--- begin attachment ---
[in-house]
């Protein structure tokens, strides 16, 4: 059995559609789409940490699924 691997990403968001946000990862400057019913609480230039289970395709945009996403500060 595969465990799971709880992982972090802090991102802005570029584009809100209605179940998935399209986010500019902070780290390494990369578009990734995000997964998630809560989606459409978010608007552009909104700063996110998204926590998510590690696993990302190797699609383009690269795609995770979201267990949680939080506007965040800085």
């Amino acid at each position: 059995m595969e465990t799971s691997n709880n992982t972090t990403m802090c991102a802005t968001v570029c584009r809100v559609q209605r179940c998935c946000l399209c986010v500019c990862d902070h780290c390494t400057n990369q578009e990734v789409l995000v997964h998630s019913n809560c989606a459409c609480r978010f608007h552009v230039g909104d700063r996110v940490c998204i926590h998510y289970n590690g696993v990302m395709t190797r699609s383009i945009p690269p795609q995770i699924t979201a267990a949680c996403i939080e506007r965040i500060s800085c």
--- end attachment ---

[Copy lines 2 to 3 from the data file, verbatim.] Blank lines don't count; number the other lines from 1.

């Protein structure tokens, strides 16, 4: 059995559609789409940490699924 691997990403968001946000990862400057019913609480230039289970395709945009996403500060 595969465990799971709880992982972090802090991102802005570029584009809100209605179940998935399209986010500019902070780290390494990369578009990734995000997964998630809560989606459409978010608007552009909104700063996110998204926590998510590690696993990302190797699609383009690269795609995770979201267990949680939080506007965040800085």
């Amino acid at each position: 059995m595969e465990t799971s691997n709880n992982t972090t990403m802090c991102a802005t968001v570029c584009r809100v559609q209605r179940c998935c946000l399209c986010v500019c990862d902070h780290c390494t400057n990369q578009e990734v789409l995000v997964h998630s019913n809560c989606a459409c609480r978010f608007h552009v230039g909104d700063r996110v940490c998204i926590h998510y289970n590690g696993v990302m395709t190797r699609s383009i945009p690269p795609q995770i699924t979201a267990a949680c996403i939080e506007r965040i500060s800085c």